Coralita is an ornamental plant that was introduced to several Caribbean islands but has quickly found its way to the top of the invasive species lists for the Dutch Caribbean. Its fast-growing vines smother and outcompetes native vegetation, changing the landscape of the islands. Conservations efforts include manual removal, herbicides and awareness campaigns.
It is easy to fall in love with coralita. This ornamental plant, also known as the coral vine (Antigonon leptopus) was introduced to a number of Caribbean islands as a garden accessory in the 1940s. Its brightly colored flowers and quickly growing vines make quite the statement piece in any garden. In its native territory, growth of this plant is limited by droughts, however in the Dutch Caribbean this plant has been flourishing. Within the Dutch Caribbean, coralita has been able to spread quickly, year round, due to it’s ability to grow near water collection points such as drainage channels.
Coralita can spread very quickly. Its vines can reach up to 15 meters in length and rapidly cover entire areas of land. This vine is able spread both horizontally (across fields) or vertically (up trees and buildings), smothering native vegetation beneath it. In addition, this decrease in native flora is also impacting local insect and spider communities. In fact, researchers from the Vrije Universiteit Amsterdam were able to demonstrate that on St. Eustatius, in areas of dense coralita, there was a decrease in native insects and spiders. Although often thought of as pests, these creatures play a critical role in the local ecosystem by serving as pollinators, aiding in decomposition and nutrient cycling as well as serving as a food source for native reptiles and birds. Decrease in native vegetation and thus a decrease in insects and spiders will have a cascading effect in limiting the biodiversity of these islands in the future.
Luckily, islands have some creative ways of combating this issue. In 2018, individuals from the St. John’s community on Saba planted five lemon trees to bring attention to and work towards the eradication of the invasive vine. Land was selected and cleared, to be used as a fruit orchard, both working to eliminate coralita and provide a source of fresh fruit for the island. Overall, this project served to encourage community action (planting lemon trees) to achieve a common goal (removing coralita).
On St. Eustatius, researchers have found a novel way to use a classification map to help managers quickly identify dense areas of coralita. In fact, using this method, they showed that coralita is not randomly spread across the island, but typically found along roads and drainage channels. Overall, the vine was found more commonly in grasslands, disturbed natural areas and urban sites and rarely in undisturbed natural forest. This information will be key in constructing an invasive species management for the island.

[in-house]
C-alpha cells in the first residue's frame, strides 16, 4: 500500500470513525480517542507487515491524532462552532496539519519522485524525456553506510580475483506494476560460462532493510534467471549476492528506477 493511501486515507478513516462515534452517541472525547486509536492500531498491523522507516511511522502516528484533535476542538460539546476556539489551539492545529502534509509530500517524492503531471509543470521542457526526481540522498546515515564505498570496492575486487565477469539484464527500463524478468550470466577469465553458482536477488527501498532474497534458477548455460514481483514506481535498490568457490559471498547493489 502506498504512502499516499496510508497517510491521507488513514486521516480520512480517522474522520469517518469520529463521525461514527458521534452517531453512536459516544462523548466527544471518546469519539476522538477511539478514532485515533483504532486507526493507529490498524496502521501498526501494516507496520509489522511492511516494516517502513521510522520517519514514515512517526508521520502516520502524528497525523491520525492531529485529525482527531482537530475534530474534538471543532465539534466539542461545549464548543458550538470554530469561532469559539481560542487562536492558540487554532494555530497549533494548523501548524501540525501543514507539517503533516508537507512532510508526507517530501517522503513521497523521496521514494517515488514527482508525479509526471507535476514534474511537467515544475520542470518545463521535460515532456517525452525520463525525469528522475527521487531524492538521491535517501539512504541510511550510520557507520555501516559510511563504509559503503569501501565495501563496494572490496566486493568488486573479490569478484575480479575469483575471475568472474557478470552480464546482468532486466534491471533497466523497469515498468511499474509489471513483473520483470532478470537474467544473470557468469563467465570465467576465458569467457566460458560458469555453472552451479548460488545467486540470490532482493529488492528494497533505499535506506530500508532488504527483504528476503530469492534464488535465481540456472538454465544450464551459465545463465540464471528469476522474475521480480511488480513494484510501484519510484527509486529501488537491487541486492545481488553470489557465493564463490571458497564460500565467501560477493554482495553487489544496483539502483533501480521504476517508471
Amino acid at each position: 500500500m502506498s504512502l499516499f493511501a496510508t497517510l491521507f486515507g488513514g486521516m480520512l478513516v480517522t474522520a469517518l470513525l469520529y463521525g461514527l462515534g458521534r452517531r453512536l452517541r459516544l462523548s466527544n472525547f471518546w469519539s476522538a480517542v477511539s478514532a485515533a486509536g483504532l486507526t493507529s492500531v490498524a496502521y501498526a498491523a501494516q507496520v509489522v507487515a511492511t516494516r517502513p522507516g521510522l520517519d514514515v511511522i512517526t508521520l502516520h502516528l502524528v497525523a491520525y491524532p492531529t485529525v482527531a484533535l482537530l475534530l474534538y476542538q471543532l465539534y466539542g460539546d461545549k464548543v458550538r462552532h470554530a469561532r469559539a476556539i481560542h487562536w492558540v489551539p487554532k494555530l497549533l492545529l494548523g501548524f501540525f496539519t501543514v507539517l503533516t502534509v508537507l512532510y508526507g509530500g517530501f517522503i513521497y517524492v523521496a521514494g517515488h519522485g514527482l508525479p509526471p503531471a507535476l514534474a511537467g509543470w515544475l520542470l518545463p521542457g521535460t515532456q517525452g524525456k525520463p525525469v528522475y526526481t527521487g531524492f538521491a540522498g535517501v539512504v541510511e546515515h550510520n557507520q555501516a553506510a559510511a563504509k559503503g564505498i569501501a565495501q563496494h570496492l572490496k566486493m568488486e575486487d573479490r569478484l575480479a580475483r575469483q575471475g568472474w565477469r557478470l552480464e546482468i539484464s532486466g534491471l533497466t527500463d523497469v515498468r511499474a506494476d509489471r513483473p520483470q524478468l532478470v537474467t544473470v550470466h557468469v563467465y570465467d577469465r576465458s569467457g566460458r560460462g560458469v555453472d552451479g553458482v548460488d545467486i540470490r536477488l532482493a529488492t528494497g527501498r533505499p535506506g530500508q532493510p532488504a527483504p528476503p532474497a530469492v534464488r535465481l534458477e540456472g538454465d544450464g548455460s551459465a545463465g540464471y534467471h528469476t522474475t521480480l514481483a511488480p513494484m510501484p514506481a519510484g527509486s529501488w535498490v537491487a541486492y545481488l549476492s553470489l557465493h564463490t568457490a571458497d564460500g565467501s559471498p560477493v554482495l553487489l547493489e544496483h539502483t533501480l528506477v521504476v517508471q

The impact of coralita on the Dutch Caribbean is significant. It not only threatens the biodiversity of the islands, but it also has economic consequences, such as reduced tourism appeal and increased costs of removal efforts. Education is an important first step to getting involved in local conservation efforts. Current efforts include manual removal by trained volunteers and the use of herbicides to control the plant’s growth. In addition, awareness campaigns are being conducted to educate residents and visitors on the importance of protecting native vegetation and preventing the spread of invasive species.
The Dutch Caribbean Nature Alliance (DCNA) supports science communication and outreach in the Dutch Caribbean region by making nature related scientific information more widely available through amongst others the Dutch Caribbean Biodiversity Database, DCNA’s news platform BioNews and through the press. This article is part of a series of articles on ‘Invasive Alien Species in the Dutch Caribbean”. This article contains the results from several scientific studies but the studies themselves are not DCNA studies. No rights can be derived from the content. DCNA is not liable for the content and the in(direct) impacts resulting from publishing this article.